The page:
Matthias Demoucron

Doctorant, Sound synthesis of bowed string instruments
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These pages present some material related to my PhD work. You will find sounds, videos and illustrations that could not be included in the paper version. Feedbacks, remarks, suggestions, constructive critics and intellectual supports are welcome...

Control with real measurements

Measurements of the bow force, bow velocity and bow-bridge distance during real performances can be used to control the bowed string model. Resulting synthesis are illustrated in the following videos. Example 1 shows for example how we can play with the scaling of the control parameters in order to obtain different sound qualities or how we can use isolated bow strokes as exemplary bowing patterns and modify them. Example 2 illustrates a slight modification of the performance obtained by slowing down or accelerating some parts of the performance.

Example 1: Arlesienne, Bizet
Click on the picture to watch the movie

Example 2: Allemanda, Bach
Click on the picture to watch the movie

Gesture models

From measurements recorded during real performances, it is possible to build some typical patterns related to technical bow strokes. Models that are deduced from these patterns aim at fitting the time evolution of the input parameters (mainly bow speed and bow pressure) with one or more analytical functions. These functions depend on a few parameters that can be changed in order to get different variations of the same class of bow strokes.
  • Sautillé

    Bouncing bow strokes like sautillé or spiccato are started from the hair and finish off the string. The string is excited during a rather short contact time, set by the rebound of the bow. The next examples illustrate sautillé models used to control the violin model. Three gesture parameters are changed in order to demonstrate their influence on the sound and the bow stroke quality: contact time (example 1), setting the time during which the string is excited by the rebound, force amplitude during the rebound (example 2), velocity amplitude of the to and fro motion of the bow (example 3).

    Example 1 Example 2 Example 3

  • Staccato (or martelé)

    The staccato is a fast, accented bow stroke that requires a good control of the bow for obtaining precise variations of the bow force during a rather short motion of the bow. It is characterised by an initial "pinching" of the string before the bow starts to move. "The pressure us then immediately lessened to the degree required. If this preparatory pressure is released to soon, there will not be an accent; if it is released too late, there will be a scratch." (Galamian)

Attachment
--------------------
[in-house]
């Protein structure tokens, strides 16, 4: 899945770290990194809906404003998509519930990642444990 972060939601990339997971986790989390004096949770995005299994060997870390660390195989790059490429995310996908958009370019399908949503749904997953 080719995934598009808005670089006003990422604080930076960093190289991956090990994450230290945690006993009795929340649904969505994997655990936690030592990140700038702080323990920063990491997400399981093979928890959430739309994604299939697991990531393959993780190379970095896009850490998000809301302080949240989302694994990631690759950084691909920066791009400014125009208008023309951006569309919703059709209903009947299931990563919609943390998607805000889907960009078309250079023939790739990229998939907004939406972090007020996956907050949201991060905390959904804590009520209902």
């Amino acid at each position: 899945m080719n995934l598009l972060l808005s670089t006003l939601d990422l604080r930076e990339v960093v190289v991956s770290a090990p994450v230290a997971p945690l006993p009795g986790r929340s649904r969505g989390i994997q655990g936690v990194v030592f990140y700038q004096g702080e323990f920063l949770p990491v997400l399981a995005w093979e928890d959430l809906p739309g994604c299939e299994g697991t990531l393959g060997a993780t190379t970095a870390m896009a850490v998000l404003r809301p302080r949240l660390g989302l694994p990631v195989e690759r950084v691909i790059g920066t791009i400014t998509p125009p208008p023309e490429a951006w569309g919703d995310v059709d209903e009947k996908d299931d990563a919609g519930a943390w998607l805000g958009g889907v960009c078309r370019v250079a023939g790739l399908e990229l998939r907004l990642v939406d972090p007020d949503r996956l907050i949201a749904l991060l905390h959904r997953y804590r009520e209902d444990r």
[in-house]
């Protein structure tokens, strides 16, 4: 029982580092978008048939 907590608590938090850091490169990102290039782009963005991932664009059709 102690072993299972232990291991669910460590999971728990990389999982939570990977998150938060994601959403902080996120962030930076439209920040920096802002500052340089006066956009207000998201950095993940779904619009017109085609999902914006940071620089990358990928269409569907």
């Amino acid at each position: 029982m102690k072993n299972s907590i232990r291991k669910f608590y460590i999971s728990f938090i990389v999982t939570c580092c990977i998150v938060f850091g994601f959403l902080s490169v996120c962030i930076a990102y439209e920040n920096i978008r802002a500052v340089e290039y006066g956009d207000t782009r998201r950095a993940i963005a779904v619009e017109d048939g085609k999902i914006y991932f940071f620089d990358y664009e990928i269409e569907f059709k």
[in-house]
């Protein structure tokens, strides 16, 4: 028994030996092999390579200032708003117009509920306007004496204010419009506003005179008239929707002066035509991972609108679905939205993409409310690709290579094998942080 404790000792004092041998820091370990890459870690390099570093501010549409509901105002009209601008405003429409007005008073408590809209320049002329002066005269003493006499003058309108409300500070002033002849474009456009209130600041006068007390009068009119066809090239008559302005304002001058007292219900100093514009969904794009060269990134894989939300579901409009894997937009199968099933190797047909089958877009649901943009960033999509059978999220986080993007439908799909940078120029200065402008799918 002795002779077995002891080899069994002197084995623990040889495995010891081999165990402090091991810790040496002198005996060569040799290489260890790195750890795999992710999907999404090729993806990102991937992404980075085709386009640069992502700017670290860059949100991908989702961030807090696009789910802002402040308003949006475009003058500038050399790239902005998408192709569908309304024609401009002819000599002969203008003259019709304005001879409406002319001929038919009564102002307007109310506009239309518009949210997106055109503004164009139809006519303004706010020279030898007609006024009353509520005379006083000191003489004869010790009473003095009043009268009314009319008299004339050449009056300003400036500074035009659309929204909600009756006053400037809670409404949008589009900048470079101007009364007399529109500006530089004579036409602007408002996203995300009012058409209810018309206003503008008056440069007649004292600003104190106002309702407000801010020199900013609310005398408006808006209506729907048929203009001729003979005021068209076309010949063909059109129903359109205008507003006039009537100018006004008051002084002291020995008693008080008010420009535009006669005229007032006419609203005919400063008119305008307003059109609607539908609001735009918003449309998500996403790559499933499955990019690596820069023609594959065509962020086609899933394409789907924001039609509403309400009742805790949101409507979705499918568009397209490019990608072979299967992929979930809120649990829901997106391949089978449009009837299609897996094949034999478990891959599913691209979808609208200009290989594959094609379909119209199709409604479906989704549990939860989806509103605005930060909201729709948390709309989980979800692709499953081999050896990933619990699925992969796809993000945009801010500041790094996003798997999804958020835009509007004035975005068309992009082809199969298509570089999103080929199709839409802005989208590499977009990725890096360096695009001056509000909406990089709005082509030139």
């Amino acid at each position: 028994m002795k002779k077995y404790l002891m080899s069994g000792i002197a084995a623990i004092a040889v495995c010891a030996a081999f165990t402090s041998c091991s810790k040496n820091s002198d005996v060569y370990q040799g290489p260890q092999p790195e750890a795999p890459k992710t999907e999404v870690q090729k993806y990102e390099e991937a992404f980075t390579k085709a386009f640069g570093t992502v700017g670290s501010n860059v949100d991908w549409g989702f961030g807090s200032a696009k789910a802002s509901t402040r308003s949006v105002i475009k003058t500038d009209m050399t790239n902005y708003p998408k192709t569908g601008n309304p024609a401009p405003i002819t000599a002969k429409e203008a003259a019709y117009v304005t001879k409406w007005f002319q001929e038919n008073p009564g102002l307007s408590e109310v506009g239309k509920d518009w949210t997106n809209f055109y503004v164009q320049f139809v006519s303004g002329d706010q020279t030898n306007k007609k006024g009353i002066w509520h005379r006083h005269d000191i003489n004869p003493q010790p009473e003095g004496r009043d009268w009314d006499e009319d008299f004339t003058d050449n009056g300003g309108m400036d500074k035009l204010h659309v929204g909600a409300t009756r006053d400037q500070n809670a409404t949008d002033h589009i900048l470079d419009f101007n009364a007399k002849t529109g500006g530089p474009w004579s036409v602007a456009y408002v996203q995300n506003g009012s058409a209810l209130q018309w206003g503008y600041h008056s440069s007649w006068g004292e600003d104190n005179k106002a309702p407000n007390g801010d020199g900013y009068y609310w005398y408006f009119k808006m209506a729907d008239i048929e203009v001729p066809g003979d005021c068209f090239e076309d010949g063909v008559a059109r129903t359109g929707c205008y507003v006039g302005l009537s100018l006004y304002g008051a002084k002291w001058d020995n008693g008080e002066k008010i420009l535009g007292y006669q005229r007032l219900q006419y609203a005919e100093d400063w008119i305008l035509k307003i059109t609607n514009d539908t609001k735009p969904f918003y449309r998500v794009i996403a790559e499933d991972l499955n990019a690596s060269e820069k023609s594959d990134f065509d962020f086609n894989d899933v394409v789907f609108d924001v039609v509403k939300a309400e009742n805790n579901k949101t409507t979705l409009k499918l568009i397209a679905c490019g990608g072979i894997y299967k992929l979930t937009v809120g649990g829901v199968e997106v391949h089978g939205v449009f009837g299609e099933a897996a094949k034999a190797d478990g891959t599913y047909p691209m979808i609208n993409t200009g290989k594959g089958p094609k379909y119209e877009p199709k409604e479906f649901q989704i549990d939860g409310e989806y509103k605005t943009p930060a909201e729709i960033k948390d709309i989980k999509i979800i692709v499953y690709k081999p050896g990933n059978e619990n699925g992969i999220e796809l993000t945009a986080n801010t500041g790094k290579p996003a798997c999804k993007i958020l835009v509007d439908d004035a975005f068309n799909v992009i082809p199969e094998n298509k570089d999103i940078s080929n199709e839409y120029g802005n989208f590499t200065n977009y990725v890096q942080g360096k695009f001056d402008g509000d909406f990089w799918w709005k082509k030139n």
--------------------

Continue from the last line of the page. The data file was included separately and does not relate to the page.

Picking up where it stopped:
The following examples illustrate a technical exercise (study no 7 by Kreutzer) performed with the staccato model and varying model parameters. In the first example, the amplitude of the force release is changed, which permits to obtain different staccato types: solid staccato, then flying staccato, then collé and finally solid staccato again. In the example 2, the initial pinching is changed in order to produce different accents and attack qualities. In the last example, the force at the instant of stopping is varied in order to illustrate scratchy sounds at the end of the stroke when the bow force is applied too early before the next stroke.

    Example 1 Example 2 Example 3

  • Tremolo

    Tremolo and fast détaché are rapid bowing patterns consisting of a quick to and fro motion of the bow with the bow on the string from the beginning. The following examples illustrate fast détaché simulated first with varying bow forces (example 1), showing different qualities for the sound, from a very light to a rather "harsh" and scratchy détaché. Then, example 2 shows a transition from fast détaché to sautillé by playing with the force release during each stroke and some parameters describing the control of the bow by the player. Finally, example 3 shows different accents obtained by changing the shape of the force during each stroke.

    Example 1 Example 2 Example 3